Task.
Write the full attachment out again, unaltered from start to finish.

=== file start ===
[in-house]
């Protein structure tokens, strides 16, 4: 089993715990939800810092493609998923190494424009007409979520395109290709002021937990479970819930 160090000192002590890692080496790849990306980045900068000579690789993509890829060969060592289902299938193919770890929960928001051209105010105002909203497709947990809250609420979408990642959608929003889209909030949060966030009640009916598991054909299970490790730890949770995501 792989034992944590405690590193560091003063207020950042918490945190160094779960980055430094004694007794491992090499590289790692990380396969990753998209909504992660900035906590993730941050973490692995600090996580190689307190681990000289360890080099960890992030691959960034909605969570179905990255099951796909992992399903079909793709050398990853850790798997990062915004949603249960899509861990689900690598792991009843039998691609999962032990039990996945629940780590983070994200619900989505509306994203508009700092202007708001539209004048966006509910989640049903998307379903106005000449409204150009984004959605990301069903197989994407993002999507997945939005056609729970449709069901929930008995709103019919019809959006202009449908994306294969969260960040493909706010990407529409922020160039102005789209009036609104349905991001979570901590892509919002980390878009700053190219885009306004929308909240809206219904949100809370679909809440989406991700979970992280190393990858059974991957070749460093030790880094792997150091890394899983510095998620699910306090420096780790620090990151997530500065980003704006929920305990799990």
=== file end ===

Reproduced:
[in-house]
């Protein structure tokens, strides 16, 4: 089993715990939800810092493609998923190494424009007409979520395109290709002021937990479970819930 160090000192002590890692080496790849990306980045900068000579690789993509890829060969060592289902299938193919770890929960928001051209105010105002909203497709947990809250609420979408990642959608929003889209909030949060966030009640009916598991054909299970490790730890949770995501 792989034992944590405690590193560091003063207020950042918490945190160094779960980055430094004694007794491992090499590289790692990380396969990753998209909504992660900035906590993730941050973490692995600090996580190689307190681990000289360890080099960890992030691959960034909605969570179905990255099951796909992992399903079909793709050398990853850790798997990062915004949603249960899509861990689900690598792991009843039998691609999962032990039990996945629940780590983070994200619900989505509306994203508009700092202007708001539209004048966006509910989640049903998307379903106005000449409204150009984004959605990301069903197989994407993002999507997945939005056609729970449709069901929930008995709103019919019809959006202009449908994306294969969260960040493909706010990407529409922020160039102005789209009036609104349905991001979570901590892509919002980390878009700053190219885009306004929308909240809206219904949100809370679909809440989406991700979970992280190393990858059974991957070749460093030790880094792997150091890394899983510095998620699910306090420096780790620090990151997530500065980003704006929920305990799990």